US Supreme Court turns into grammar police

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Avondale Lockhard, who pleaded guilty to possessing child pornography in the U.S. Supreme Court yesterday, faced a 10-year mandatory prison sentence.

That is, until the question of grammatical interpretation was applied.

According to US federal law, the minimum sentence for the child pornography applies if he had a prior state conviction, “relating to aggravated sexual abuse, sexual abuse, or abusive sexual conduct involving a minor”, (a dangling modifier).

The “involving a minor” part is what is in contention.

The government says “involving a minor” just refers to the last part of the sentence, “abusive sexual conduct,” not to what came before. It thinks Lockhart should get the 10 years.

But Avondale’s prior conviction was for the attempted rape of a woman, not a minor so he thinks the law doesn’t apply to him, and according to a Bloomberg report and his lawyers are pointing to a rule of statutory interpretation.

The statutory interpretation, or canon his lawyers point to, says that “when there is a straightforward, parallel construction that involves all nouns or verbs in a series, a prepositive or postpositive modifier normally applies to the entire series,” according to Justice Antonin Scalia.

The government’s lawyer then point to another so-called canon, cancelling out the first, “A pronoun, relative pronoun, or demonstrative adjective generally refers to the nearest reasonable antecedent”.   Applied to the child pornography statute, the phrase “involving a minor” would therefore refer only to “abusive sexual conduct”.

“The catch, of course, is that first you have to decide whether the statute is ambiguous,” Noah Feldman said in his column on the case for Bloomberg.
“Scalia is a big believer in plain meaning -- and he might well conclude that there's nothing ambiguous about the words “involving a minor.”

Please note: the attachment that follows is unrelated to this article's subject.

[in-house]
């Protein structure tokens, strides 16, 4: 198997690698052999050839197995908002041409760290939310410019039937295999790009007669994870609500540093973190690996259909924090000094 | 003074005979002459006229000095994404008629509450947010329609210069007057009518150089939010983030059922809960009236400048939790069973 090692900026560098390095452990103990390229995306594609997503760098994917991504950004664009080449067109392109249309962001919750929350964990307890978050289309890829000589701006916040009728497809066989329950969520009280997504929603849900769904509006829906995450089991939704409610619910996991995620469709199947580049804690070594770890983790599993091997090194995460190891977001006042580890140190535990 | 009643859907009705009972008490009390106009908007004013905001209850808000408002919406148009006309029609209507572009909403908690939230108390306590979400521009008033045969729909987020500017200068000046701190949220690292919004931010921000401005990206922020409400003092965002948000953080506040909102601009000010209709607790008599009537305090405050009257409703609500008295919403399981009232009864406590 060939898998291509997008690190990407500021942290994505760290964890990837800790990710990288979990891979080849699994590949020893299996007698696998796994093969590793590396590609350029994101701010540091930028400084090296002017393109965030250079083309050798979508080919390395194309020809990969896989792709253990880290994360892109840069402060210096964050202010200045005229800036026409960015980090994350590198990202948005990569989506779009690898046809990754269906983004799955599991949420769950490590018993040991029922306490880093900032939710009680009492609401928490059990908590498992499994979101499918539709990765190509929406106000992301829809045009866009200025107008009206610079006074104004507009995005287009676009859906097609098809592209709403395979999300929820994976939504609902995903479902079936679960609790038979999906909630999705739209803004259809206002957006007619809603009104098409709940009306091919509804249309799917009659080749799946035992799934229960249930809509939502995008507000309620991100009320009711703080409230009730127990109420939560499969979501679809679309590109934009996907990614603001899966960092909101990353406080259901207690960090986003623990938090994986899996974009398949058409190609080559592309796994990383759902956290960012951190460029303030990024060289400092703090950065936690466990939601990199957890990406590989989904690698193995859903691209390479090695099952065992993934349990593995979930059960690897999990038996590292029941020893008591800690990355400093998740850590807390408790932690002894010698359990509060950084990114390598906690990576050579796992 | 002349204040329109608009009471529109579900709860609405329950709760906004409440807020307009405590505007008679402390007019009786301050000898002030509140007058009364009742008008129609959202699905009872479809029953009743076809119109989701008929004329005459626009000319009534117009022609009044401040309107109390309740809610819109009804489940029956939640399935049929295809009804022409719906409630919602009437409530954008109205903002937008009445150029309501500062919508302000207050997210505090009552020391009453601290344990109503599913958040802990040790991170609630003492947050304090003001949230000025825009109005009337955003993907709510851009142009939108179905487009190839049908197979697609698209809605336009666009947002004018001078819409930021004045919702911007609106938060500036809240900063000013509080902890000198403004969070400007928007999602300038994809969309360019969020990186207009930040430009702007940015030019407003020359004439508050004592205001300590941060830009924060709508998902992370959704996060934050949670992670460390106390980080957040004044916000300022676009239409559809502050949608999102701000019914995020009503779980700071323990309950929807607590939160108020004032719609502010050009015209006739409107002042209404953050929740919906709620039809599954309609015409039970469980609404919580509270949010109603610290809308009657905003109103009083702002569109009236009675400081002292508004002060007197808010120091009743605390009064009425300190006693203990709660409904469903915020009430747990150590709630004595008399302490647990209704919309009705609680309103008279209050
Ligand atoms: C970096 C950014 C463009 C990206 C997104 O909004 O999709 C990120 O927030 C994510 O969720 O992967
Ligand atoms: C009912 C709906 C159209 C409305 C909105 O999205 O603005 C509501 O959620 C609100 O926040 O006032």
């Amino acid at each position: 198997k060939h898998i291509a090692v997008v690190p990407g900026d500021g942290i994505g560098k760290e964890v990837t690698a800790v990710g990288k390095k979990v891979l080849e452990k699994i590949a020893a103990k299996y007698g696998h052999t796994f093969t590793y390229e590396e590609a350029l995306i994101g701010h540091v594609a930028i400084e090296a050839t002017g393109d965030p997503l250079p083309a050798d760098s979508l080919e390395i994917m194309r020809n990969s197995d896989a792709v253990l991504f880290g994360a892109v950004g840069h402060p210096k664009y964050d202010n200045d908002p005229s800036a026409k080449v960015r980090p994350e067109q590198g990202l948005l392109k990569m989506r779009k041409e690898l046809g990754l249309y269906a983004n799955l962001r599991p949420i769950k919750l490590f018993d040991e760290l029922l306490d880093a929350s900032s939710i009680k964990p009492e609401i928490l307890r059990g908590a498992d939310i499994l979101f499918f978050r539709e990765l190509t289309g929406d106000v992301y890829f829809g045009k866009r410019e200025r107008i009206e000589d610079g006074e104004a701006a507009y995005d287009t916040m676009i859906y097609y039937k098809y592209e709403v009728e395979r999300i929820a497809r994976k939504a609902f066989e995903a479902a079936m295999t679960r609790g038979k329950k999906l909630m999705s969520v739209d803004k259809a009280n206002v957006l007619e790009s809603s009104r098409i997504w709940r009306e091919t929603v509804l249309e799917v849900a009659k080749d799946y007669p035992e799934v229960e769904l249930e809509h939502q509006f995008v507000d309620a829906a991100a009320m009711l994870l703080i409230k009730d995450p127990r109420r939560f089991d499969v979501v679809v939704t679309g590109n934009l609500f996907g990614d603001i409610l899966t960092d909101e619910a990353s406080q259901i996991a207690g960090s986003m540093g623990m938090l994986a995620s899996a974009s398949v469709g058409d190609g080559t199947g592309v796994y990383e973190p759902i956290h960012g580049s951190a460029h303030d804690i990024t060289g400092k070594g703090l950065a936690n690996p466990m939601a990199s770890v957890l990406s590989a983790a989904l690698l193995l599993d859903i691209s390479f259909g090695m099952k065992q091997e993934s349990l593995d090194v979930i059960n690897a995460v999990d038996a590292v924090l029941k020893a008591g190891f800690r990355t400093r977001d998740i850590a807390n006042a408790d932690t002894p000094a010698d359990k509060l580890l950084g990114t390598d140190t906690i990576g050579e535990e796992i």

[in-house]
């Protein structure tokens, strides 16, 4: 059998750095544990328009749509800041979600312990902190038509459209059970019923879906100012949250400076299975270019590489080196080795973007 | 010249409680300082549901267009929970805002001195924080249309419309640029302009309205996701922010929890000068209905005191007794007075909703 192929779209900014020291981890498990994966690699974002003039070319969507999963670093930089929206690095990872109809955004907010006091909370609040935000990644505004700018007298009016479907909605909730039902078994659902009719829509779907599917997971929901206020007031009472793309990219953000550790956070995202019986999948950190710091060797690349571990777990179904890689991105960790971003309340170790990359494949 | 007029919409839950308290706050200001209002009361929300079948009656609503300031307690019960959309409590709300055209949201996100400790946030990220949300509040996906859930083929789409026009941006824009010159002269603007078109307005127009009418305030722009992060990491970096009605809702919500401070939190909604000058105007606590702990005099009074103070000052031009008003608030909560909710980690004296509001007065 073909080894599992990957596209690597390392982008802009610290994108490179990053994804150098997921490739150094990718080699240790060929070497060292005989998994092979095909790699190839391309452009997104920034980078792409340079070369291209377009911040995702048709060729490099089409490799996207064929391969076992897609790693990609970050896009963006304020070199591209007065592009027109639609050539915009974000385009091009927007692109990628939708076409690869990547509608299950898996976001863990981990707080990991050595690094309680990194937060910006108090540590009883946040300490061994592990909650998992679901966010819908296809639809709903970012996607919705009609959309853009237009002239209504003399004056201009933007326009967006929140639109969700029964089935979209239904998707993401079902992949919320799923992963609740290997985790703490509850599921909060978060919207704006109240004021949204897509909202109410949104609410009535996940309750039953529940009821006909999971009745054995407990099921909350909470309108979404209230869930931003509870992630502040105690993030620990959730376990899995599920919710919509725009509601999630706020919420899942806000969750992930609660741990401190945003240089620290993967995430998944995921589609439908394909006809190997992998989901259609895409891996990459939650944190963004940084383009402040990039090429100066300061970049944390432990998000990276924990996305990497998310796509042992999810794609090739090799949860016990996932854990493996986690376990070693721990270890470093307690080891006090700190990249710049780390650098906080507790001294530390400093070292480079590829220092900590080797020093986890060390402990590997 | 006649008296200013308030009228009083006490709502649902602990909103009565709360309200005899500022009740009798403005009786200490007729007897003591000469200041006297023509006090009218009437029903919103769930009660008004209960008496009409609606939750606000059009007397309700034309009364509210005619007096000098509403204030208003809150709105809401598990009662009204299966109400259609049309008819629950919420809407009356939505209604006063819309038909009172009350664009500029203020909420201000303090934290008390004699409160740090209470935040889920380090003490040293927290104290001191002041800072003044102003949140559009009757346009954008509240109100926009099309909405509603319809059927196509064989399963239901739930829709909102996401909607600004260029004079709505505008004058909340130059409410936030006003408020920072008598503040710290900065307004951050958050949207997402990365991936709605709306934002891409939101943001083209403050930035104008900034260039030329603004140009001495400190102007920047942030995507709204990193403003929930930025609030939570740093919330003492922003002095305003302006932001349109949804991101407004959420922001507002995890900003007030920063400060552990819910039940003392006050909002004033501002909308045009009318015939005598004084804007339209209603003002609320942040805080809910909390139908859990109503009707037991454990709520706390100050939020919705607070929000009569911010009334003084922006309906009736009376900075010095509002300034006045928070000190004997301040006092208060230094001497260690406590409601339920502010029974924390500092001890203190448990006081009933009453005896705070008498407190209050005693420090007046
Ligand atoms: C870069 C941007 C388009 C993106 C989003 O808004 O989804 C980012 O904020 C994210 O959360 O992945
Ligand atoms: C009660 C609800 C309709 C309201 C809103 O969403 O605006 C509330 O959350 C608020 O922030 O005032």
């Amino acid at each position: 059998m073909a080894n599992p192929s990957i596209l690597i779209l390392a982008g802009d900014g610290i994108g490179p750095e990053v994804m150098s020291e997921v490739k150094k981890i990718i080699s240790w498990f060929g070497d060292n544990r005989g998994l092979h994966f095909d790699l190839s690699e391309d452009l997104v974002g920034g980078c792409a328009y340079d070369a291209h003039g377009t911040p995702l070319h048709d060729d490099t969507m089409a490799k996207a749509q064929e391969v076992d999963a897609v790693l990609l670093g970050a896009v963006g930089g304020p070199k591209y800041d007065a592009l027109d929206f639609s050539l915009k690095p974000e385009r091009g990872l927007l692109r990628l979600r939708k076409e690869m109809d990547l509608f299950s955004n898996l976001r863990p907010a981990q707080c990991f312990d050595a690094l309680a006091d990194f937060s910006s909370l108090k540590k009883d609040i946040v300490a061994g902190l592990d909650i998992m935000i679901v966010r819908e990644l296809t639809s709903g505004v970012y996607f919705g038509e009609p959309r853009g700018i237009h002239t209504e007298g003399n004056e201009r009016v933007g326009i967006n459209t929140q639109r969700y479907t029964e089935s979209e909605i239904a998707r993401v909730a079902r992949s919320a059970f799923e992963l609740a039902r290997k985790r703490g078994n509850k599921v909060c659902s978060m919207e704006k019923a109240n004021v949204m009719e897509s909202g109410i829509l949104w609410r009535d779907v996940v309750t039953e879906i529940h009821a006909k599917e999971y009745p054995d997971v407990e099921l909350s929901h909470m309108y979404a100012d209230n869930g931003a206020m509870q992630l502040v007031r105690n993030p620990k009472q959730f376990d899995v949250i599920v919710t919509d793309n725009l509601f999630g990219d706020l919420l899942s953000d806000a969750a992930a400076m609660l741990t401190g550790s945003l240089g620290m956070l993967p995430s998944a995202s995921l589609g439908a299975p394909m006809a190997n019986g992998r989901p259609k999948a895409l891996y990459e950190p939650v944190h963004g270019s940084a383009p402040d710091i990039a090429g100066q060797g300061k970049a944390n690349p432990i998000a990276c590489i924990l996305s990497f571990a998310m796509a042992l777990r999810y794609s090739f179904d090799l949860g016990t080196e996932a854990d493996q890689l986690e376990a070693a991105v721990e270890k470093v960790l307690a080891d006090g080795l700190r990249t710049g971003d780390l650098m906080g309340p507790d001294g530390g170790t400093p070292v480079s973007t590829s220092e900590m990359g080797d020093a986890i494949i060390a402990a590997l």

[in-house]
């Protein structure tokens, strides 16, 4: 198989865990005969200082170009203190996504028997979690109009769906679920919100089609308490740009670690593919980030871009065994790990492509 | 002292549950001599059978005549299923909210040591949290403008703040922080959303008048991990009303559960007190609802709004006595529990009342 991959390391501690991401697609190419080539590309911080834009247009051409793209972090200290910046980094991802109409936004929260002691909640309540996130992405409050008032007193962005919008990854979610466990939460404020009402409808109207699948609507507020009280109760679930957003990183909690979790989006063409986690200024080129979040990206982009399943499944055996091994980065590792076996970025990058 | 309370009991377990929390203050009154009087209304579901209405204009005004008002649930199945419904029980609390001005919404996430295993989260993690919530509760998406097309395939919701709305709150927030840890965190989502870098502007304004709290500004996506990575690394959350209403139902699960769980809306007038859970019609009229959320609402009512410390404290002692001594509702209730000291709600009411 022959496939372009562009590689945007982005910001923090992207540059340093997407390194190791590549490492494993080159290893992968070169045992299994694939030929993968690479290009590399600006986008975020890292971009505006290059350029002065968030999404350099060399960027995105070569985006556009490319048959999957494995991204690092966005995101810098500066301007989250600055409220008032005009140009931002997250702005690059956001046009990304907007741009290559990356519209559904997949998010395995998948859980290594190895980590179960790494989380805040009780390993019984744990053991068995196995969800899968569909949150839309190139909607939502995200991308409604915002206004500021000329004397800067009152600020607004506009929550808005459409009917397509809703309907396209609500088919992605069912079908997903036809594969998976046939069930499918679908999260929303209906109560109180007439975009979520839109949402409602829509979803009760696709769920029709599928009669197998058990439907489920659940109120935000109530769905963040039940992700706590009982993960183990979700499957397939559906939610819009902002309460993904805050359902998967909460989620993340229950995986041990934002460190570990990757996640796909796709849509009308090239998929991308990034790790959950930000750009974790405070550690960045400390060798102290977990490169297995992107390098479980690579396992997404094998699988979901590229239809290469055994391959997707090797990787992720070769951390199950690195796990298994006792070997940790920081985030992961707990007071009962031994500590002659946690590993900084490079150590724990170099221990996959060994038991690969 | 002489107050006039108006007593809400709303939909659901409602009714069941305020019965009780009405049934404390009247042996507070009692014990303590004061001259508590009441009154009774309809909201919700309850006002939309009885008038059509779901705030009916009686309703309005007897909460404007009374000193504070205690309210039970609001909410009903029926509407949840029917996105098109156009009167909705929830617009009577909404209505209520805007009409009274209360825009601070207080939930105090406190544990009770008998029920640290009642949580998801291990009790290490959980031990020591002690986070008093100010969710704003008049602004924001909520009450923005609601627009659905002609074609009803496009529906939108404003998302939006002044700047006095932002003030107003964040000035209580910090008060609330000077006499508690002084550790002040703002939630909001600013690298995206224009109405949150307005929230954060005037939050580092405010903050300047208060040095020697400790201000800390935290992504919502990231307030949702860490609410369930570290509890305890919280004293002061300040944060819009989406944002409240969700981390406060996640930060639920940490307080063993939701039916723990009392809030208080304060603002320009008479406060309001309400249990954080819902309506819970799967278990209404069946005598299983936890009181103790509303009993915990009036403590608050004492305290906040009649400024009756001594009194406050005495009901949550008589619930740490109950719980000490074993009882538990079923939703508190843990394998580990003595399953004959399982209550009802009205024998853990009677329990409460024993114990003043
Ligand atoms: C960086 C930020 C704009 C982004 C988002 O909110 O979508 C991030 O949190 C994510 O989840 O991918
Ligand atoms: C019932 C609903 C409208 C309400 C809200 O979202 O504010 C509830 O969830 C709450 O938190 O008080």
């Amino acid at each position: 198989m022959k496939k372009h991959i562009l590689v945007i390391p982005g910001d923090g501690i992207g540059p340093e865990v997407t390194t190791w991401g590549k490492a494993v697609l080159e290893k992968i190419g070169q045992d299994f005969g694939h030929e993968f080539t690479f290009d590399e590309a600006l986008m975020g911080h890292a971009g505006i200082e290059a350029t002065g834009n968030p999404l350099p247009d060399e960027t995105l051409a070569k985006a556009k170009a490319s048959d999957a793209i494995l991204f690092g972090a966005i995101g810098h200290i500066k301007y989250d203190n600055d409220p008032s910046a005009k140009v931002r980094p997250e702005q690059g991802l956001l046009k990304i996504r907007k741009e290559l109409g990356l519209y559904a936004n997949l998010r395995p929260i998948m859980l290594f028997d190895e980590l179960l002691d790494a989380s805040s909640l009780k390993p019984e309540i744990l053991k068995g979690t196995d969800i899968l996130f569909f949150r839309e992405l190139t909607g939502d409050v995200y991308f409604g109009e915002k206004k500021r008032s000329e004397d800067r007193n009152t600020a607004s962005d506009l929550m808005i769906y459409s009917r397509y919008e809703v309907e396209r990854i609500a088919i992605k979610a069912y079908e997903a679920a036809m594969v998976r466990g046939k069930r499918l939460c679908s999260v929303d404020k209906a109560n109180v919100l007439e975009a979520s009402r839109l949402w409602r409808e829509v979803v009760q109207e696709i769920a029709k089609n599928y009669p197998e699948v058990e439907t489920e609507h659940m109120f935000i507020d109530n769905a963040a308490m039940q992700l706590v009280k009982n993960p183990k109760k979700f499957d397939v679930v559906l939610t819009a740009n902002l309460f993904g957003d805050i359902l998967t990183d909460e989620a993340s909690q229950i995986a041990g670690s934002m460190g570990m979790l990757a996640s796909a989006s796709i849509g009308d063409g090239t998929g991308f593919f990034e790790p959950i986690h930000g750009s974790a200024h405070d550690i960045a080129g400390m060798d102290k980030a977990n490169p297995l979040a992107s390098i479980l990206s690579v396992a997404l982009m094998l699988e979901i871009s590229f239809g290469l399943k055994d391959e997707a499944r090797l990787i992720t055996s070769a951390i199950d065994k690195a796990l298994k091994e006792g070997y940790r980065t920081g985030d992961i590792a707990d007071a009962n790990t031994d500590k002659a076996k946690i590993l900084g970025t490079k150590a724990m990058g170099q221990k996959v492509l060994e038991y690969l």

According to Feldman, it’s up to the person interpreting the law to ascertain the law’s purpose and to reason from that purpose the right interpretation of the statute.

“The purpose of the sentencing enhancement is rather clearly to identify those people convicted of child pornography who have a proven propensity to harm children. That makes a certain amount of sense: We don’t definitively understand the relationship between child pornography and the sexual abuse of children,” he wrote.

“But in cases where we can say with confidence that they’re associated in the same person, it may make sense to punish them more harshly. It follows that the dangling words “involving a minor” really do refer to the whole list of crimes.  Lockhart shouldn't get the 10-year enhancement.”
 
  • Ian Weldon on 5/11/2015 9:31:56 AM

    I agree generally, with respect, with the approach suggested by Gavin Moodie.

    At the risk of pointing out the obvious, and although it does not help in this case, the problem would have been easily avoided if the statute had said (something like) that the minimum term applied if the offender had been convicted:

    "of an offence relating to --
    (a) aggravated sexual abuse; or
    (b) sexual abuse; or
    (c) abusive sexual conduct involving a minor”,

    or (with the opposite meaning)

    "of an offence relating to --
    (a) aggravated sexual abuse; or
    (b) sexual abuse; or
    (c) abusive sexual conduct,

    which in any case involved a minor”.

  • Jennifer Pierno on 4/11/2015 1:30:59 PM

    A very entertaining report. The importance of grammar should not be under-rated.

  • Gavin Moodie on 4/11/2015 11:55:56 AM

    But why this fixation on rules of grammar? Why not consider the purpose of the legislation gleaned from its whole text and other indicia?

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